EXTENSIONS OF FILTERED ~-RINGS 5
Proposition 2.1 (Corollary 4.1.2 in [5]). Let J be a set of primes.
Then there is a one-to-one correspondence between the set of isomorphismQ
classesQof filtered ~-ring structures over Z(J)[x]=x2 and the set p62JZ(J)x
p2JpZ(J). This correspondence associates (bp) to the filtered ~-ring struc-
ture with Adams operations, _p(x) = bpx.
In particular, Z(J)[x]=x2 admits uncountably many isomorphism classes
of filtered ~-ring structures.
Therefore, we can and will specify a filtered ~-ring structure over
Z(J)[x]=x2 by a sequence of J-local integers {bp}, one for each prime p.
The J-local integer bp is the linear coefficient in _p(x).
Before we go any further, we would like to mention a simple but interesting
fact about the abundance of filtered ~-ring structures over truncated power
series rings. One can think of it as a partial generalization of the above
proposition.
Theorem 2.2. Let x1, . .,.xk be algebraically independent variables of
degree 1 and let J be a set of primes. Let n1, . .,.nk be elements in
{2, 3, . .,.1} with at least one nj < 1. Then the truncated power series
ring R = Z(J)[[x1, . .,.xk]]=(xn11, . .,.xnkk) admits uncountably many pair-
wise non-isomorphic filtered ~-ring structures.
In the statement above, we take x1i to mean 0. So if ni = 1, then no
positive power of xi is equal to 0 in R.
Proof.Let N be the maximal of those nj that are finite. For each prime
p N and each index j for which nj < 1, choose an arbitrary positive
integer bp,j2 pZ. Consider the following power series in R:
(
(1 + xi)bp,i- 1 ifp N and ni< 1,
(2.1) _p(xi) =
(1 + xi)p - 1 otherwise.
Here p runs through the primes and i = 1, 2, . .,.k. Each one of these power
series extends to a filtered ring endomorphism of R.
We first claim that these power series are the Adams operations (applied
to the xi) of a filtered ~-ring structure S on R. Since R is Z-torsionfree, by
Wilkerson's Theorem [4], it suffices to show that
(2.2) _p_q = _q_p
and that
(2.3) _p(r) rp (mod pR)
for all primes p and q and elements r 2 R. Both of these are verified easily
using (2.1). Equation (2.2)is true because it is true when applied to each
6 DONALD YAU
xi and that the xi are algebra generators of R. Equation (2.3)is true, since
it is true for r = xi.
Now suppose that ~Sis another filtered ~-ring structure on R constructed
in the same way with the integers {~bp,j2 pZ}. (Here again p runs through
the primes N and j runs through the indices for which nj < 1.) So in
~S, _p(xi) looks just like it is in (2.1), except that bp,iis replaced by ~bp,i.
Suppose, in addition, that there is a prime q N such that
{bq,j} [ {q} 6= {~bq,j} [ {q}
as sets. We claim that S and ~Sare not isomorphic as filtered ~-rings.
To see this, suppose to the contrary that there exists a filtered ~-ring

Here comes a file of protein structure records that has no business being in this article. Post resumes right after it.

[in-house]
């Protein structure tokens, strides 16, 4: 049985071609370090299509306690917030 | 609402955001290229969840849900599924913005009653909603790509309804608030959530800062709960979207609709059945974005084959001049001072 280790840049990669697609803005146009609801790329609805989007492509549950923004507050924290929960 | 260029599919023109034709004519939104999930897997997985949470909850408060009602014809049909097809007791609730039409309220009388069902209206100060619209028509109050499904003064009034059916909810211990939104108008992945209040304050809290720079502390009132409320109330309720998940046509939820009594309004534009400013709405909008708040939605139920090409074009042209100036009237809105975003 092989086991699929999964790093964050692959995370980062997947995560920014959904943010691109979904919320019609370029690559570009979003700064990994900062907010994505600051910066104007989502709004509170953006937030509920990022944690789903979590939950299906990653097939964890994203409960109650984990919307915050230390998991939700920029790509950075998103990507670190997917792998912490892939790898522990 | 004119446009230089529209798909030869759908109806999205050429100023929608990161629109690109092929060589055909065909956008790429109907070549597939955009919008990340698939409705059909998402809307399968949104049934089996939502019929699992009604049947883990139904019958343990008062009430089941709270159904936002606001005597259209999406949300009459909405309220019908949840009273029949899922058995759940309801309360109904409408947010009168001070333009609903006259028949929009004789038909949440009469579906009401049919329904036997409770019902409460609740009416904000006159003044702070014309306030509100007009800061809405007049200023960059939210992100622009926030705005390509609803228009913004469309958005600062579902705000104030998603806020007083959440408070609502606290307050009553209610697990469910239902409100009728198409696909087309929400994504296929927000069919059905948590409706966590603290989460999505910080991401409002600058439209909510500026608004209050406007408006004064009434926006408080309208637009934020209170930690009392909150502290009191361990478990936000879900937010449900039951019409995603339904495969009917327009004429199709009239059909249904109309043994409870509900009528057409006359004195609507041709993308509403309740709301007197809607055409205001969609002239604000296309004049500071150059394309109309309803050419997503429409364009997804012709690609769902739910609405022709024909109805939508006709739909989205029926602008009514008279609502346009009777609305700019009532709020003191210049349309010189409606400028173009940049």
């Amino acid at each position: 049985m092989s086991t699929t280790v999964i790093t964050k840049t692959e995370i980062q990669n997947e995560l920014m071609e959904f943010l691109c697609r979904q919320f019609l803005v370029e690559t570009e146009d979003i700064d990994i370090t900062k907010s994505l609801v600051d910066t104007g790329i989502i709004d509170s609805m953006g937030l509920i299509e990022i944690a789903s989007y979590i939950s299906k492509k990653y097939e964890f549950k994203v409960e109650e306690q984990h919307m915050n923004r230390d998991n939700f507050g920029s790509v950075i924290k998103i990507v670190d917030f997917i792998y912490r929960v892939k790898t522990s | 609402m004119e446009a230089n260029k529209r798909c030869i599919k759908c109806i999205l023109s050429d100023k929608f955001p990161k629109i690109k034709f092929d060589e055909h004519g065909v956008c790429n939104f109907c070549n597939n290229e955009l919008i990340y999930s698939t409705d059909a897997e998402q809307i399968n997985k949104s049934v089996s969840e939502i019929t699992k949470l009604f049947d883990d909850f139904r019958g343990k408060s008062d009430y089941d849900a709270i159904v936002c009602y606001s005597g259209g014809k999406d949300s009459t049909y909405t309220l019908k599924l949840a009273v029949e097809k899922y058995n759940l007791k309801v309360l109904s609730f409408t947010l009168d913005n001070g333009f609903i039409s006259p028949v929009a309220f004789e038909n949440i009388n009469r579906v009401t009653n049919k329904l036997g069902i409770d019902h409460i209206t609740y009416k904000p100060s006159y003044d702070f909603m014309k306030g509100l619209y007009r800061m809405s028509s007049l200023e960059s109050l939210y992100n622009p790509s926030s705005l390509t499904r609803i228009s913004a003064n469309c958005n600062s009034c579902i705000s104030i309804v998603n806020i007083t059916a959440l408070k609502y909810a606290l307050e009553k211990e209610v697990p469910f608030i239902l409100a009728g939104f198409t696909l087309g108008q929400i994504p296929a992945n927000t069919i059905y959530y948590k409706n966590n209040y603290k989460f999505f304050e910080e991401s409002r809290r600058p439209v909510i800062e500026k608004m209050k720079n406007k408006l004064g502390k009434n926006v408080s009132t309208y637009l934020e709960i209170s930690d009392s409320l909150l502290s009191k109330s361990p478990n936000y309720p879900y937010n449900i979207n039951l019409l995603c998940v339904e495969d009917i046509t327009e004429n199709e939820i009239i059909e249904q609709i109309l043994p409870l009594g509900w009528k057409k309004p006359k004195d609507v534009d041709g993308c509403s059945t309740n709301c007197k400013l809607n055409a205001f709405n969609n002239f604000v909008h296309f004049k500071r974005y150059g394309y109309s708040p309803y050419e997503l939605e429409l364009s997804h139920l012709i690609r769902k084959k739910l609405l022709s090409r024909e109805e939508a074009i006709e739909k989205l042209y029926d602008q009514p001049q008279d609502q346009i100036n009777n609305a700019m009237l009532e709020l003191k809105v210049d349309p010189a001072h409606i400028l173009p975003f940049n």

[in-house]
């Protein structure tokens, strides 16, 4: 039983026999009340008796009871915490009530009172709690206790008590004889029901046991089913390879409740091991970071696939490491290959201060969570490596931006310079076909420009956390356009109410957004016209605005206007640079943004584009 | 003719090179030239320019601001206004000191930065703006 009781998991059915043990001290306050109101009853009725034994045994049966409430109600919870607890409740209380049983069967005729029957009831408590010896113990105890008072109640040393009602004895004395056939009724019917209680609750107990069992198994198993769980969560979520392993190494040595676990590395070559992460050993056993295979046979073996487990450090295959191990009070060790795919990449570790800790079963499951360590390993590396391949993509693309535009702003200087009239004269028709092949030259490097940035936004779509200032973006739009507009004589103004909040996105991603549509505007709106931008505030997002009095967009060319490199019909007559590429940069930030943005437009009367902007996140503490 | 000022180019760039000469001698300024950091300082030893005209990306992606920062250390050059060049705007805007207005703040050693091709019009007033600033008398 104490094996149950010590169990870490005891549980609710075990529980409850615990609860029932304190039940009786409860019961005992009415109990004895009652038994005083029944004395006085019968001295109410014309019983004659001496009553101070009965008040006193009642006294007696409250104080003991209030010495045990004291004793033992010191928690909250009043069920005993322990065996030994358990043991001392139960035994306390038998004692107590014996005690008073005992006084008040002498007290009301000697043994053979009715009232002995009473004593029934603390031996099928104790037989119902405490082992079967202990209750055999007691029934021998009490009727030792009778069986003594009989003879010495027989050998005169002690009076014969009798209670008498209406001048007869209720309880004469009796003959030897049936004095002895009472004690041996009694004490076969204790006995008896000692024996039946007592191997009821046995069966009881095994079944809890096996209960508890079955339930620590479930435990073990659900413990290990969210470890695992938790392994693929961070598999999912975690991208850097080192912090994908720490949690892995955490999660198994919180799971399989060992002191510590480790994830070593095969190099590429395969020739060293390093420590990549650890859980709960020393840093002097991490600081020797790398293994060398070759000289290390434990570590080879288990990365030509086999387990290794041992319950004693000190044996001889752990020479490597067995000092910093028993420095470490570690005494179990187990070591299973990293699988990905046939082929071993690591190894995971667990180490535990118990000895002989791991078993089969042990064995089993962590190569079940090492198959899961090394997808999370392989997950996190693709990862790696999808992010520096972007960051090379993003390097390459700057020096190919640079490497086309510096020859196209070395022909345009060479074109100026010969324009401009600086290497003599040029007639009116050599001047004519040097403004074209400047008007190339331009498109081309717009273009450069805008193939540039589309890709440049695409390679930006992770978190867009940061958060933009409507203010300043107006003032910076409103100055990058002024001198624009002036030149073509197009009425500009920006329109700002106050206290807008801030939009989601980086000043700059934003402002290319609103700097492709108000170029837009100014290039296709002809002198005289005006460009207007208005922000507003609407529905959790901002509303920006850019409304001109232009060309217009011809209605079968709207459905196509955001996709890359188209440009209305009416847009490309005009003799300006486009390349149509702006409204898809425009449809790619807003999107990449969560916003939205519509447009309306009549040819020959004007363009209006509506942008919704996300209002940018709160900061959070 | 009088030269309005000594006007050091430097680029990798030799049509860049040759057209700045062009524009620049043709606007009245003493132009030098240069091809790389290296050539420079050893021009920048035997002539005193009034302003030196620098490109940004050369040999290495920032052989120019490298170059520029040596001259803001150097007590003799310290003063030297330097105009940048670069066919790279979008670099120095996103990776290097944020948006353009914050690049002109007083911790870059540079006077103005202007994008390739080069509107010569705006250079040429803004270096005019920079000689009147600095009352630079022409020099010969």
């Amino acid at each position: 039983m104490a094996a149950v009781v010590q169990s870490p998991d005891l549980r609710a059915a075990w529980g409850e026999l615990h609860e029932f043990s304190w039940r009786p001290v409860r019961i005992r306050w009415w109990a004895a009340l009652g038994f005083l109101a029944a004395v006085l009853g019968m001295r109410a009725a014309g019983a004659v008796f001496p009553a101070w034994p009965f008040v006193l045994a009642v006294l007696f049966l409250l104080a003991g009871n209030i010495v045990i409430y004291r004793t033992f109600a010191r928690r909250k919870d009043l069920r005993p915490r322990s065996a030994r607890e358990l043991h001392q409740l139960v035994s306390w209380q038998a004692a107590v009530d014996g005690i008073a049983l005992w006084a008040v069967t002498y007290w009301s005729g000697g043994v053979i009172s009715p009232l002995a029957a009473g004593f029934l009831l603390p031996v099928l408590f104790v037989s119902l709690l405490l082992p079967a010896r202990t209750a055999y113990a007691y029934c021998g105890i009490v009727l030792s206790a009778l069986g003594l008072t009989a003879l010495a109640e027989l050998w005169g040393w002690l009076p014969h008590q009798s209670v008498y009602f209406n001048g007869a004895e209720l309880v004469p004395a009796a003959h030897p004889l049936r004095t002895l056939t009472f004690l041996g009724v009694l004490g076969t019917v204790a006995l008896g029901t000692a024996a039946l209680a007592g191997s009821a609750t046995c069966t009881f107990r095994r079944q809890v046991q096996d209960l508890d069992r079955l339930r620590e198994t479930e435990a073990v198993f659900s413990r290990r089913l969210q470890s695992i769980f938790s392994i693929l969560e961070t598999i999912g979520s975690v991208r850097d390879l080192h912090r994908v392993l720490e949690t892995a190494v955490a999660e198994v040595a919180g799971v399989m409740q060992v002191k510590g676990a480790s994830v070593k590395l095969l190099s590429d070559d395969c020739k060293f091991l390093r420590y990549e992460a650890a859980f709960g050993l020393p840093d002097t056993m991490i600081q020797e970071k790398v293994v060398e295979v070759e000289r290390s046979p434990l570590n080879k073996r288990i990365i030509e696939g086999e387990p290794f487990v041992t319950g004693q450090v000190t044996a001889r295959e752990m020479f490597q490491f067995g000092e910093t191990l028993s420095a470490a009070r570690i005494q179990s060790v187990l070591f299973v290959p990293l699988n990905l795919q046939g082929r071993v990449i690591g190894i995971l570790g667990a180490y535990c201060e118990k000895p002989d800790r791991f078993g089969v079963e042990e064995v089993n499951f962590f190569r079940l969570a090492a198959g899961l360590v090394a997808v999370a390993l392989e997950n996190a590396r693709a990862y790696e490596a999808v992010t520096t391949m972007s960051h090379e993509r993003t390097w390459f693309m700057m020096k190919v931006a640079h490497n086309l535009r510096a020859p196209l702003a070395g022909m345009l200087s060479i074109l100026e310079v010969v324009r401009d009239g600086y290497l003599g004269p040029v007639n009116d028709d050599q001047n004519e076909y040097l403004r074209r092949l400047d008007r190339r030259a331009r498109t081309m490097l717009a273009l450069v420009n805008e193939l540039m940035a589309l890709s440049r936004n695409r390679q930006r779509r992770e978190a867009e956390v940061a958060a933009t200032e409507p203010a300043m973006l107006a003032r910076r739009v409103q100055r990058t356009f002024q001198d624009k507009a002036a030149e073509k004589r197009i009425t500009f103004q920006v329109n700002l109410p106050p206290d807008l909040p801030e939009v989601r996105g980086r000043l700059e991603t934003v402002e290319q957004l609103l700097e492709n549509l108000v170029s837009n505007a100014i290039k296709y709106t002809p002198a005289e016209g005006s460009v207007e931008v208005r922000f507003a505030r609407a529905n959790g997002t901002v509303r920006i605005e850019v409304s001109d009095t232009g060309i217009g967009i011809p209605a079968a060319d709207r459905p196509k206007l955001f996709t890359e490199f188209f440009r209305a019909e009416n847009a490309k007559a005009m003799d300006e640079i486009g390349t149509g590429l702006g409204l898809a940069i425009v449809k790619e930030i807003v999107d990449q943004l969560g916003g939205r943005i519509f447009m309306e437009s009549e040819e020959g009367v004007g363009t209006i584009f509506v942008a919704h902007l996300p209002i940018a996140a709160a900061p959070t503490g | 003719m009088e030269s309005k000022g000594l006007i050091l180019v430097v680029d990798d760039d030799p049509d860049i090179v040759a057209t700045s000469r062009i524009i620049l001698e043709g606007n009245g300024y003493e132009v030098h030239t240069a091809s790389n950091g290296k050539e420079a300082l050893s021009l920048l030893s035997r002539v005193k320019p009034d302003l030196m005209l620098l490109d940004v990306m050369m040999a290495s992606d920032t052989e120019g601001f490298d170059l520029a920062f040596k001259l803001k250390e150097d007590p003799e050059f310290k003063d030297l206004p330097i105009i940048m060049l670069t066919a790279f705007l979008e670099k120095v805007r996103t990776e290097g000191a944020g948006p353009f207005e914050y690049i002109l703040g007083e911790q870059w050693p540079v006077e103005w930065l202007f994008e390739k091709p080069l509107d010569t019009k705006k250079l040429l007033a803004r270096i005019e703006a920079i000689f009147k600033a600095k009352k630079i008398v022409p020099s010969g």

isomorphism
oe :S ! ~S.
Let j be one of those indices for which nj is finite. Then
oe(xj) a1x1 + . .+.akxk (mod degree 2)
for some a1, . .,.ak 2 Z(J), not all of which are equal to 0. Equating the
linear coefficients on both sides of the equation
oe_q(xj) = _qoe(xj),
one infers that
bq,j = q or ~bq,i
for some i. In particular, it follows that
{bq,j} [ {q} {~bq,j} [ {q},
and therefore the two sets are equal by symmetry. This is a contradiction.
This finishes the proof of the theorem.
3. The dual number ring
Let R be a filtered ~-ring structure over the dual number ring Z(J)[x]=x2.
A filtered ~-ring extension of R to Z(J)[x]=x3 is a filtered ~-ring structure
S over Z(J)[x]=x3 such that S=(x3) is identical to R as a ~-ring. In other
words, when applied to x, the Adams operations in R are exactly those of
S truncated by x3. Sometimes we will just say that S is an extension of R.
First we would like to have a usable criterion that guarantees that an
extension of R exists.
Theorem 3.1. Let J be a set of primes and let R be a filtered ~-ring struc-
ture over Z(J)[x]=x2 corresponding to the sequence (bp). Then R admits a
filtered ~-ring extension to Z(J)[x]=x3 if, and only if, for all odd primes q,
bq b2q (mod 2`2(b2)Z(J)).
EXTENSIONS OF FILTERED ~-RINGS 7
Proof.We will do the proof for Z, which corresponds to the case when J is
the set of all primes. The case when J is not the set of all primes can be
proved with essentially the same argument.
The existence of an extension of R is equivalent to the existence of integers
cp, p primes, such that the polynomials _p(x) = bpx+cpx2 in Z[x]=x3 satisfy
(3.1) _p(_q(x)) = _q(_p(x))
and
(3.2) _p(x) xp (mod pR)
for all primes p and q. The equation (3.2)is equivalent to c2 1 (mod 2)
when p = 2 and cq 0 (mod q) when q is an odd prime. In Z[x]=x3 one
computes